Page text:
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Toyotas being recalled for LACK of acceleration!
By Michael Fumento
Toyota is recalling about 50,000 2003 Sequoia SUVs to upgrade the software in the vehicle's electronic stability control. Without the upgrade, according to Consumer Reports, when the Sequoia accelerates from a stopped position, the system could activate at a low speed (about 9 mph) for a few seconds, which might cause slower acceleration than the driver expects.
Toyota having done so, we can now expect a surge of complaints to NHTSA. Every Toyota recall notice leads to those. And, interestingly enough, they will actually be counted as sudden acceleration complaints! That's because NHTSA has no category for "sudden acceleration," merely a "speed control" category. Go through the February "Toyota Sudden Unintended Acceleration" report of trial lawyer assistant Sean Kane and you'll find in the list of NHTSA complaints that Kane explicitly identifies as regarding "sudden acceleration" a huge number that actually refer to LACK OF acceleration.
Another twist is that half of the recalled vehicles have already been fixed, according to Toyota. That's because it published a Technical Service Bulletin in 2003, after the problem was identified, and dealers have been replacing the system's electronic control unit in affected vehicles to address individual owner concerns.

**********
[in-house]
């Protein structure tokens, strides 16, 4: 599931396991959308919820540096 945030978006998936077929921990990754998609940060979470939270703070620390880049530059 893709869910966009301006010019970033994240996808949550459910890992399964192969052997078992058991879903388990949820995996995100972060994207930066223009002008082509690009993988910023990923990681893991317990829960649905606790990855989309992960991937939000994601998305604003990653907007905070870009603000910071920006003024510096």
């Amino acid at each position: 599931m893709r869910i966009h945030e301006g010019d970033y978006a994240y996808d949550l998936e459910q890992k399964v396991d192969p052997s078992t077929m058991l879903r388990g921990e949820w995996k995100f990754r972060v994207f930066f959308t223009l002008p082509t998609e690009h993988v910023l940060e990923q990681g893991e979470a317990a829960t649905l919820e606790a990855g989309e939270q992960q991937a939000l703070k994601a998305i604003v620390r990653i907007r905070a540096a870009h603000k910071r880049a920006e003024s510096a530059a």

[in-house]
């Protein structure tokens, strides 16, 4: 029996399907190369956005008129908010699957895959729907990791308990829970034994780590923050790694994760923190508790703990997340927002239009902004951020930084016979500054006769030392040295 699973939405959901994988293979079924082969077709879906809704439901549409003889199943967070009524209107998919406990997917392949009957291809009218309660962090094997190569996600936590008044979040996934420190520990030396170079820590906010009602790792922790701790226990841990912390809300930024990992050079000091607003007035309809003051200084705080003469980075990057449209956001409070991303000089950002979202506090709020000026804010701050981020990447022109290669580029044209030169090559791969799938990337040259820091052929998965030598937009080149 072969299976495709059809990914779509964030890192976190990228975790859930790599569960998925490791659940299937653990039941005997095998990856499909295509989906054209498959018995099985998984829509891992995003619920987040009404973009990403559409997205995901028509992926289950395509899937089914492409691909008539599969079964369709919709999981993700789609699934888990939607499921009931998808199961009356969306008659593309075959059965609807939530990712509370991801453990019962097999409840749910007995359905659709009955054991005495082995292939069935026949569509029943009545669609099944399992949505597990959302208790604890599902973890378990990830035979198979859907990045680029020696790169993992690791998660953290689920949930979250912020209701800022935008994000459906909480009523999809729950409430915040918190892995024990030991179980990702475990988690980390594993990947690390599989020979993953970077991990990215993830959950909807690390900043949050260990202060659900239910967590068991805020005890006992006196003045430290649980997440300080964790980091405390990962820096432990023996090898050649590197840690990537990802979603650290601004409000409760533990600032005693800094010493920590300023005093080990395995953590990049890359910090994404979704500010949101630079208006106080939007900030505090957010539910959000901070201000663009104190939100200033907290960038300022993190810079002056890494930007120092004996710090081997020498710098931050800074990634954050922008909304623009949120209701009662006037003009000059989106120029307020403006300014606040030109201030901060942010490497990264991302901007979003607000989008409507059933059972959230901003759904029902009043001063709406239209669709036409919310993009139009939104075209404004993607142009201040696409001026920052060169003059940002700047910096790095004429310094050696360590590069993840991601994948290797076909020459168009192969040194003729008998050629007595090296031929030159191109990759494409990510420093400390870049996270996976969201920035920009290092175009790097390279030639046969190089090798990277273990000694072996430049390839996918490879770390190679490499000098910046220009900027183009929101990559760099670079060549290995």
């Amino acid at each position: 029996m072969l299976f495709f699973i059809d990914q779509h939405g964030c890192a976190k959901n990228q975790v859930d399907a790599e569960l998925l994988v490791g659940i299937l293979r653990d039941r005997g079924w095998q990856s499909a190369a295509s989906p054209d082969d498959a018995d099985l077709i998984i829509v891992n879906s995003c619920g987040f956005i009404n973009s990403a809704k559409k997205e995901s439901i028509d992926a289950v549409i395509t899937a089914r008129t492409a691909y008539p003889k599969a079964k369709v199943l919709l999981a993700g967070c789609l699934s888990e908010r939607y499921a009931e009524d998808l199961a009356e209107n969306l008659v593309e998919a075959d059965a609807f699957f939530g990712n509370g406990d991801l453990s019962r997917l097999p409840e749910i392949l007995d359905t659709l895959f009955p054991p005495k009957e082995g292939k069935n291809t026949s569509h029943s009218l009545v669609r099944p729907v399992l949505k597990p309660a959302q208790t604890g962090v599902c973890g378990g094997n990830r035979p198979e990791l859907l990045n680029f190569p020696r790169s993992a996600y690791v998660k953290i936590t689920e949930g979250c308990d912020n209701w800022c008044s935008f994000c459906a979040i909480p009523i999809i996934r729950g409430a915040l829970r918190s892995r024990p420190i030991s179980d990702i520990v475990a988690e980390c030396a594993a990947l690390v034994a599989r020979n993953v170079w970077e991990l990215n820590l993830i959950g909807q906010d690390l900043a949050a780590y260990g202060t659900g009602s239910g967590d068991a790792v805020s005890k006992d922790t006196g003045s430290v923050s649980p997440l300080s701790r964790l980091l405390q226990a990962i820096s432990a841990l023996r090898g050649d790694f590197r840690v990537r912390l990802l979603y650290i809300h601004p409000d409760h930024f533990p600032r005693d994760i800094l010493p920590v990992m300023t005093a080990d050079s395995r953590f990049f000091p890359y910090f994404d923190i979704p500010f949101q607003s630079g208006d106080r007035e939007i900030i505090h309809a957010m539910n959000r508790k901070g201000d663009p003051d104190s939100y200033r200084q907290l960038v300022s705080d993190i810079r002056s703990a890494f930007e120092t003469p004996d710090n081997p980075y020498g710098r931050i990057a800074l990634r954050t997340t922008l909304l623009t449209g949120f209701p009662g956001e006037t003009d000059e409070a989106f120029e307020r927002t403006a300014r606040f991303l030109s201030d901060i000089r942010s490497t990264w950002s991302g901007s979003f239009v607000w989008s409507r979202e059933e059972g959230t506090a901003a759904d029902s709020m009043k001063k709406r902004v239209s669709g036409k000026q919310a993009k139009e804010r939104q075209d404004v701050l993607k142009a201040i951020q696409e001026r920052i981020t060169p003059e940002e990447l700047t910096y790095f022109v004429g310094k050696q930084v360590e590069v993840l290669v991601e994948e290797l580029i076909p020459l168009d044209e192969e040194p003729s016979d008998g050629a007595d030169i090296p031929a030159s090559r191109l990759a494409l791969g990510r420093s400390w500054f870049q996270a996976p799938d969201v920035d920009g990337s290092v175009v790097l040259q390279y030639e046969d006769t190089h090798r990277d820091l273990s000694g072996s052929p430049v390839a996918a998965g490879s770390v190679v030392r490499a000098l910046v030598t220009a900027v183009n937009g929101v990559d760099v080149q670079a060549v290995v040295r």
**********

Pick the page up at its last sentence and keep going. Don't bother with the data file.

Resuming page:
Toyota says there have been no reported injuries or accidents as a result of this problem.
Meanwhile, in events you're much less likely to hear about, Porsche and Volvo issued simultaneous recalls, Porsche for its 2010 Panamera, which happens to be what I drive! (If only in my dreams.) Volvo for its 2010XC90.
The Panamera recall is because under certain conditions a seat belt mount could detach from its anchoring system, possibly leading to inadequate passenger protection in a crash. Volvo XC90 SUVs are being recalled because of a possible fuel-line leak that could lead to a fire. In other words, both of these cars' defects can be deadly. But to reiterate, it's the Toyota recall getting all the media attention.
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